Dickinson students gain valuable experience and contribute to the local community through community-based research, coursework, volunteerism and internships—experiences that help prepare them to become informed, engaged citizens that are poised to take leadership roles in the community and in the world.
The Service Learning/Community-Based Research Program creates meaningful connections between the classroom and the community. Dickinson professors develop courses that align with the needs of community organizations. Students gain real-world perspectives from their community-based work to apply to what they learn in the classroom, and in higher-level courses, they contribute their research skills to issues facing community organizations.
Students and communities benefit from global and local hands-on learning and research experiences through programs of the Community Studies Center. Programs are rich and diverse, ranging from the Comparative Black Liberation Mosaic, which focuses on the American South and South Africa, to the Jewish Immigration to Argentina Mini-Mosaic, to Venezuela and the United States: Sustainable Agro-Ecosystems and Cooperative Movements.
Interdisciplinary course-based learning experiences through the American and Global Mosaic programs focus on the development of research skills through hands-on exploration. Students and faculty work together to explore complex issues that shape and are important to communities both locally and internationally. Students are expected to have an awareness and respect for the history and the culture of the people and the communities in which they work, to strive for professionalism in the field and to execute professional-quality research methodology.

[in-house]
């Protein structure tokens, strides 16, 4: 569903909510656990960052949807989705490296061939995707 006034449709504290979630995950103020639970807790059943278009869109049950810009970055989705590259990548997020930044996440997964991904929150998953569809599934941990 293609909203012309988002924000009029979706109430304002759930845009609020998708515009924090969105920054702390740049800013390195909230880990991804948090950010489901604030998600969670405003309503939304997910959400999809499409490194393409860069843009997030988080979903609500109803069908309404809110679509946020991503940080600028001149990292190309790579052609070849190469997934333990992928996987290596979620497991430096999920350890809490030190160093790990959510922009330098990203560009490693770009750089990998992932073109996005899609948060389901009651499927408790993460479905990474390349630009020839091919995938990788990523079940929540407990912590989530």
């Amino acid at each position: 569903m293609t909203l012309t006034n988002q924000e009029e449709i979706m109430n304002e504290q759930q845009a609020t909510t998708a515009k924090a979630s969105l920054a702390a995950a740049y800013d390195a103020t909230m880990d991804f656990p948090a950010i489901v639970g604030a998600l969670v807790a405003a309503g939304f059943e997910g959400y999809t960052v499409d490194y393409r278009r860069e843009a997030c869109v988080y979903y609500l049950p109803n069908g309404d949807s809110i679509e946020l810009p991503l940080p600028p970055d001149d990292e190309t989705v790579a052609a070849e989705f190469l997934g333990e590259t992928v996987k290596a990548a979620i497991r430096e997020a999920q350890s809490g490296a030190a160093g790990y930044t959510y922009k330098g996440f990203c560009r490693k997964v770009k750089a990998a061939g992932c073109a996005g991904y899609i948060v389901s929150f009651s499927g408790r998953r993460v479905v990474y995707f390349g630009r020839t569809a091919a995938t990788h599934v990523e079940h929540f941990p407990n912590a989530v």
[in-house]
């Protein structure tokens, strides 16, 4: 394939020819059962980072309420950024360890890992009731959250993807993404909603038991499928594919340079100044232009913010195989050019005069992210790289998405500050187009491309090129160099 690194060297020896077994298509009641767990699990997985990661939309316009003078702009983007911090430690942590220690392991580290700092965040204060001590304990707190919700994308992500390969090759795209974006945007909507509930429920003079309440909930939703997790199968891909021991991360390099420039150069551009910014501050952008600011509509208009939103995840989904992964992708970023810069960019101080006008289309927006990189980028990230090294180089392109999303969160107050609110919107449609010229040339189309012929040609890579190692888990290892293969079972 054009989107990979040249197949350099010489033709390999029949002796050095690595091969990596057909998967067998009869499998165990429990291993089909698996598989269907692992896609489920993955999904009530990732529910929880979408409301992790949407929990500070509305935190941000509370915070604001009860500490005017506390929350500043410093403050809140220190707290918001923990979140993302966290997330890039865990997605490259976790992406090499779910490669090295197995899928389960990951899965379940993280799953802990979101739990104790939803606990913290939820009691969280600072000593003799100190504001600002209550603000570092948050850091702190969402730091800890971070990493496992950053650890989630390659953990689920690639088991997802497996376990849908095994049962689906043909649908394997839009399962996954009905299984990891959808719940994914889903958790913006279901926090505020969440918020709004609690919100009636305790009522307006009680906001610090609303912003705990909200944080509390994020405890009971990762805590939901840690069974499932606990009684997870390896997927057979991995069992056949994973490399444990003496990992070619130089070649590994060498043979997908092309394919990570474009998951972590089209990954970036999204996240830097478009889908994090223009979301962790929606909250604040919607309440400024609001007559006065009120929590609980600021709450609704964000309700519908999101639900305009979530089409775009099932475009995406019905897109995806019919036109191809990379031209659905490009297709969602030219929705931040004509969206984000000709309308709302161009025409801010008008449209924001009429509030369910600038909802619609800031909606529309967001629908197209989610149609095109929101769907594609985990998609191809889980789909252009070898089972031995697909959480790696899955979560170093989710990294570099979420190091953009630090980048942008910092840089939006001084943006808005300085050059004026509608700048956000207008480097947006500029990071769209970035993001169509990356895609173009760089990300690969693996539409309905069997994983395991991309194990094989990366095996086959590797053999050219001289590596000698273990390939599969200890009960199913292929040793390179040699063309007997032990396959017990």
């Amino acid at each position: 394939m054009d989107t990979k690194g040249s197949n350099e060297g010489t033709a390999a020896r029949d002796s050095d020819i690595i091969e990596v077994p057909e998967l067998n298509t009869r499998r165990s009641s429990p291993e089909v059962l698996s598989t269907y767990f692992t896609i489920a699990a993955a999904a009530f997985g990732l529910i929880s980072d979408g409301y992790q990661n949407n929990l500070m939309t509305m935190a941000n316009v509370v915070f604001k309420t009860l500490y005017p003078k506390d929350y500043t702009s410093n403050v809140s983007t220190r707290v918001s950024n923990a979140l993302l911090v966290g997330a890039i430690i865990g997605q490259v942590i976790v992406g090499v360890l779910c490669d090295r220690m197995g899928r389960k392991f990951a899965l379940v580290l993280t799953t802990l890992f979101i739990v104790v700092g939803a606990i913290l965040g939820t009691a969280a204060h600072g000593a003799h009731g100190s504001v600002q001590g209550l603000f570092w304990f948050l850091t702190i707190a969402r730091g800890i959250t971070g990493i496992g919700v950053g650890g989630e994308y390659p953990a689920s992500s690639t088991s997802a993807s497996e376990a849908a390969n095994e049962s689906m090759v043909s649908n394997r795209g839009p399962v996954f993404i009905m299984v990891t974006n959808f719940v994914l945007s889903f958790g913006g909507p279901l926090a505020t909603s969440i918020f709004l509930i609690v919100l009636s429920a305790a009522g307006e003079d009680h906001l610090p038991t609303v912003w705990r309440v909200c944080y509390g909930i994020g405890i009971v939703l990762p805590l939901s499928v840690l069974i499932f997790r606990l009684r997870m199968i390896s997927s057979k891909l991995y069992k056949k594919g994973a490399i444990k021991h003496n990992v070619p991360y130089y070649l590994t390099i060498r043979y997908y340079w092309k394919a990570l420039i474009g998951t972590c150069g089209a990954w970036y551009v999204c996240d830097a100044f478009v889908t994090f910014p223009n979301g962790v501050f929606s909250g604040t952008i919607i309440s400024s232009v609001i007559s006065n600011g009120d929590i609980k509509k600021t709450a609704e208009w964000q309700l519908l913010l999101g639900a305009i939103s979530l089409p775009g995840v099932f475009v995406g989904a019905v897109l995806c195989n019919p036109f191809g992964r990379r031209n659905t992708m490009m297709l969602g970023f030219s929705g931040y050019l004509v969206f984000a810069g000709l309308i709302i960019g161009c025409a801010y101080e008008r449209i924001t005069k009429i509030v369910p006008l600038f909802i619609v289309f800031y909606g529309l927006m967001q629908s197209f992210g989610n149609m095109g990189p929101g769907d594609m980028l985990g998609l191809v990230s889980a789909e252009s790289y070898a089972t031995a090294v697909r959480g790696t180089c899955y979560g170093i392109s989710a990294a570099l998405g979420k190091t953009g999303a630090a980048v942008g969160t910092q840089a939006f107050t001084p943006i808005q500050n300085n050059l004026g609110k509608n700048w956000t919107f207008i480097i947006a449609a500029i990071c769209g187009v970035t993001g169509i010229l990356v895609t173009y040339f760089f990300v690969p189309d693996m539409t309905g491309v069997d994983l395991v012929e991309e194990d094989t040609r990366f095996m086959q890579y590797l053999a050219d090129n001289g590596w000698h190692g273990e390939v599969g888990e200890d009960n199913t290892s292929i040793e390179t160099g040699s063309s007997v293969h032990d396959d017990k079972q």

The Offices of Religious Life and Community Service provides extensive service opportunities to the Dickinson community. These opportunities range from short-term to year-long experiences, as well as service trips to rural, urban and international locations. Students work with community partners to meet the needs of local, national and global communities. Opportunities include teaching, tutoring, mentoring, preparing and packing meals, cleaning and organizing, construction, language assistance and short-term immersion experiences.
Internships offer a closely monitored experience in a professional setting with definite learning objectives incorporating reflection on and integration of theories with practice. Students registered for an internship transcript notation will be expected to complete brief reflective assignments and tasks assigned at the internship site.
Alliance for Aquatic Resource Monitoring (ALLARM) provides capacity-building technical assistance to 14 community-based volunteer organizations concerned with water quality issues in south-central Pennsylvania. ALLARM provides student workers with opportunities to convert classroom experiences into community-based applications and to develop the essential skills required in grassroots and environmental fields. Student workers are involved in community meetings, training workshops, research, outreach-materials design and publication, youth-based environmental education and Carlisle-based environmental campaigns.
Montgomery Service Leaders is an intensive leadership development program that integrates academic work with local service placements. Accepted students commit to attending weekly meetings, leadership events, and work in their community placement.